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Lecithin pp 47-59 | Cite as

Drug Entrapment by Phospholipids

  • Rolf E. Schubert
  • Karl-Heinz Schmidt
Part of the Advances in Behavioral Biology book series (ABBI, volume 33)

Summary

In living organisms, metabolically active compounds are frequently associated with aggregated phospholipid structures. For example, hydrophilic molecules (e.g., enzymes, hormones, neurotransmitters) can be found inside the cell as the content of phospholipid vesicles. In addition, hydrophobic biomolecules like triglycerides or cholesterol are transported in the form of aggregates such as mixed micelles or lipoproteins. This entrapment of hydrophilic and hydrophobic biomolecules is possible due to monolayer formation on hydrophobic surfaces and bilayer formation on hydrophilic surfaces.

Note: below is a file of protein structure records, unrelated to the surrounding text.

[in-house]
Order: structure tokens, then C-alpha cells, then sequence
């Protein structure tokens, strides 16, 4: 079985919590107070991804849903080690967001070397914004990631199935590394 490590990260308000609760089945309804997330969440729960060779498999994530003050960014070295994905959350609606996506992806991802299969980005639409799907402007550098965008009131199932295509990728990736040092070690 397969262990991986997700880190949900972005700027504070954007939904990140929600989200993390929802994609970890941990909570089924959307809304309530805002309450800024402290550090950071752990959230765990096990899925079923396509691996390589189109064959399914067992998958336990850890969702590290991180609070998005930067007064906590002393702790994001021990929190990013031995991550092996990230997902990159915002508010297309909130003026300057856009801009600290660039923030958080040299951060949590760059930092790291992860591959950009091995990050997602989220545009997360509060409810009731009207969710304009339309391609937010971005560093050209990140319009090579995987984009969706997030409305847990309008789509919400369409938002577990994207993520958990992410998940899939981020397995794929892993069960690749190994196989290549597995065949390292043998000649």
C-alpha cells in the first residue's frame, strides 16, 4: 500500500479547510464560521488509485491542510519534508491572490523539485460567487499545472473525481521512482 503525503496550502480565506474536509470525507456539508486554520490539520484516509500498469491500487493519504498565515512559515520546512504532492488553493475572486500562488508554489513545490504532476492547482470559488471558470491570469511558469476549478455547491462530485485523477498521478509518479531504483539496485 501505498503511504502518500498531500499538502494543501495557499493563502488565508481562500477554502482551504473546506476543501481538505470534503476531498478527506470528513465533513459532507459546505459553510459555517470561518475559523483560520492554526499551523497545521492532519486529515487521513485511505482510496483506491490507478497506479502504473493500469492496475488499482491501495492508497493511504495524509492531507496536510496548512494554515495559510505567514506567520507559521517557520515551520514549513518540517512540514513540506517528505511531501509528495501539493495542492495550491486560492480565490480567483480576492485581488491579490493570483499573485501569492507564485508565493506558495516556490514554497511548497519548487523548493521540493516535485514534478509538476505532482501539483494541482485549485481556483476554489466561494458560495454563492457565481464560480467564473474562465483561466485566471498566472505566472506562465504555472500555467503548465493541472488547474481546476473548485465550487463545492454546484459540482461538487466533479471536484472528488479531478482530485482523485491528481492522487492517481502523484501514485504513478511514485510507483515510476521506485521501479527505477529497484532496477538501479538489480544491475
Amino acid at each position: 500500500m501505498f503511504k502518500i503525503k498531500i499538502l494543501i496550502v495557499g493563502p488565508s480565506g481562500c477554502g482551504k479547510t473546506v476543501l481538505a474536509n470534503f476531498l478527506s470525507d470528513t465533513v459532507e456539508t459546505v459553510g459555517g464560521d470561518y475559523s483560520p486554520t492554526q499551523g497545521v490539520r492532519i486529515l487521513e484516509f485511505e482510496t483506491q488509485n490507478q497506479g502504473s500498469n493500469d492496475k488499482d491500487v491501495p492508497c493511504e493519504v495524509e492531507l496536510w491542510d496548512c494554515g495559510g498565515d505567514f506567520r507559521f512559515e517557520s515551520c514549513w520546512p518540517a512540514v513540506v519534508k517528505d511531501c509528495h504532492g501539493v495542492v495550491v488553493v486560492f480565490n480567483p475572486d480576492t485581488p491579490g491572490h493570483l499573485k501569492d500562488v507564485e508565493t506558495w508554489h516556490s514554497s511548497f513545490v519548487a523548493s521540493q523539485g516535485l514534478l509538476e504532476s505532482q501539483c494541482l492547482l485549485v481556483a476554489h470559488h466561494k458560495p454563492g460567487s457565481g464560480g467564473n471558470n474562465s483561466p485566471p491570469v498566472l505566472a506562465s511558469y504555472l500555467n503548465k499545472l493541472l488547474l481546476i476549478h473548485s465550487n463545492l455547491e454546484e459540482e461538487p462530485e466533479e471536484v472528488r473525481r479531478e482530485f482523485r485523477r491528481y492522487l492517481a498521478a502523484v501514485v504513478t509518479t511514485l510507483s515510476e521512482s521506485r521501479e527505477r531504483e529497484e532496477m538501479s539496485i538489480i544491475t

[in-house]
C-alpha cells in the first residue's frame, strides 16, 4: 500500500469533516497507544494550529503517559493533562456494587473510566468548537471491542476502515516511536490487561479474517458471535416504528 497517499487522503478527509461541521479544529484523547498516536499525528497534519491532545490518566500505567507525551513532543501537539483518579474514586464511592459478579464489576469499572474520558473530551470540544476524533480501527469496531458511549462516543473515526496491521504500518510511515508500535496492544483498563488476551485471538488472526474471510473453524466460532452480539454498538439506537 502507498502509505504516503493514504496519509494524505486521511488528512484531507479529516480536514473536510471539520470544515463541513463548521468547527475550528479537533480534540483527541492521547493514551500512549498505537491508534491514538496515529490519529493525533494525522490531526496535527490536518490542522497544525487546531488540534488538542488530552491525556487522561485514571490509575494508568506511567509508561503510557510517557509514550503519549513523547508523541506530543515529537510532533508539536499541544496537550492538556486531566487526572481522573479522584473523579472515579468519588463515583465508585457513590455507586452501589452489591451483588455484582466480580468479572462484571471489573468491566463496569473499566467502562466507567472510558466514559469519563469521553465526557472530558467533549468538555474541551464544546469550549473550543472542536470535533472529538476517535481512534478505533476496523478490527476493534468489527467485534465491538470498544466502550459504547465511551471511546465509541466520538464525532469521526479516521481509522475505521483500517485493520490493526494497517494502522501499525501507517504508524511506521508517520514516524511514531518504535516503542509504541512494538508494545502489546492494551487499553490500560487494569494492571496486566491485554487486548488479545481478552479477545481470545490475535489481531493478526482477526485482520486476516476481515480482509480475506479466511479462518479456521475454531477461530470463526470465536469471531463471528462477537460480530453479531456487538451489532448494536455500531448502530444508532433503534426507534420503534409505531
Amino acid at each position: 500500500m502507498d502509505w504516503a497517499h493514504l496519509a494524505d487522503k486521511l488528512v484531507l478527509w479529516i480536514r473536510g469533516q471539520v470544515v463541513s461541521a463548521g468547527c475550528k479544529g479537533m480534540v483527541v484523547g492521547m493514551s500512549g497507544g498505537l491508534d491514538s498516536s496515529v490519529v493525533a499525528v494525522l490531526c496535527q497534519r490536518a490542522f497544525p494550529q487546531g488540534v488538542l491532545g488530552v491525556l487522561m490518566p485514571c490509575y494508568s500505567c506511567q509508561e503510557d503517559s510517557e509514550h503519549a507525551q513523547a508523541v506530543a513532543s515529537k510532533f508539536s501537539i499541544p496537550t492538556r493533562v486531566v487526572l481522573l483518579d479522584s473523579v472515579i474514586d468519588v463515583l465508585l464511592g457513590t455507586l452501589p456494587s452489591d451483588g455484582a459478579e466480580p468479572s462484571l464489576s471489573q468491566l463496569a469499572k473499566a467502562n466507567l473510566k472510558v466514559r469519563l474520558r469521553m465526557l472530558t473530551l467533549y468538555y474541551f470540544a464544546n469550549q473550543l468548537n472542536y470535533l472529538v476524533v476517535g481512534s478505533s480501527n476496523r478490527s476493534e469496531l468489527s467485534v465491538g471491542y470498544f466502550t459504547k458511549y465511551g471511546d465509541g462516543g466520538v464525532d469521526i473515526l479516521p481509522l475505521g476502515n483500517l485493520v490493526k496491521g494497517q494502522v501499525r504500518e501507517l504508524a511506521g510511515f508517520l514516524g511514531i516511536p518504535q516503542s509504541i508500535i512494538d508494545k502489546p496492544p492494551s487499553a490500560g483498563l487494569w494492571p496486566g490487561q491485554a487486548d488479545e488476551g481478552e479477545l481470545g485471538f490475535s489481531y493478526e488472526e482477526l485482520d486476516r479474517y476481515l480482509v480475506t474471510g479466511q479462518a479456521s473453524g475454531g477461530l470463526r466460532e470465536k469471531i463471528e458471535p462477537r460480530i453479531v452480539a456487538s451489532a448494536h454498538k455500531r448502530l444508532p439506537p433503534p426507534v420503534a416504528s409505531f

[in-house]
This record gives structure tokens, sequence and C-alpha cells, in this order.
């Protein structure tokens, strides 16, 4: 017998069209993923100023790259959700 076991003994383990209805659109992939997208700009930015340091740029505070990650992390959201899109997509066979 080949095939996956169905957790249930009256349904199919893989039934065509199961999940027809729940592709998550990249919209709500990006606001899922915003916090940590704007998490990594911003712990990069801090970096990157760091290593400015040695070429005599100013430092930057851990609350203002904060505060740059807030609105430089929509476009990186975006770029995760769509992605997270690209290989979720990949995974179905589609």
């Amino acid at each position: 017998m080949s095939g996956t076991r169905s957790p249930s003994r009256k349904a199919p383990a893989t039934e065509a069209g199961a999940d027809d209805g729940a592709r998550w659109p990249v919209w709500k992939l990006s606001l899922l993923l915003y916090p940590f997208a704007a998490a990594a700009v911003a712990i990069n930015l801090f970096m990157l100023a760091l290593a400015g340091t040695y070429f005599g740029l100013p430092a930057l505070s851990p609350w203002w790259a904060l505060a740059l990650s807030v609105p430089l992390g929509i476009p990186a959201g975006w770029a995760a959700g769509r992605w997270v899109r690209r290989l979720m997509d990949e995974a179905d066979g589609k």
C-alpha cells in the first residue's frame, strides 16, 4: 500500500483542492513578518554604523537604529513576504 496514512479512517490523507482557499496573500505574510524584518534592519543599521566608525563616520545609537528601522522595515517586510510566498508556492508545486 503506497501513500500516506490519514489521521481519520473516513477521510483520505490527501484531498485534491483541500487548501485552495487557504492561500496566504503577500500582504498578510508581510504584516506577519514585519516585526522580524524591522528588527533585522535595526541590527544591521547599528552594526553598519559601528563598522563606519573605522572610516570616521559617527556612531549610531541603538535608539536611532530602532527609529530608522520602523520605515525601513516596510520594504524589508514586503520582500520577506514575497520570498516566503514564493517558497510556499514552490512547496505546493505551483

As a consequence of the evolution of various phospholipid species, different parameters of the lipid interface (e.g., surface charge and hydration, internal order, viscosity, conformation) can be modified. The interfacial properties of the phospholipid aggregates determine their fate and consequently the distribution pattern of the entrapped molecules.

The technology of drug entrapment by phospholipids, therefore, follows well established biological models and, in essence, yields predictable results on stability and release properties, adhesion, transport, endocytosis, and fusion.

Keywords

Bile Salt High Density Lipoprotein Hydrophobic Drug Phospholipid Vesicle Liposomal Membrane 
These keywords were added by machine and not by the authors. This process is experimental and the keywords may be updated as the learning algorithm improves.

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Copyright information

© Springer Science+Business Media New York 1987

Authors and Affiliations

  • Rolf E. Schubert
    • 1
  • Karl-Heinz Schmidt
    • 1
  1. 1.Department of SurgeryUniversity of TuebingenWest Germany

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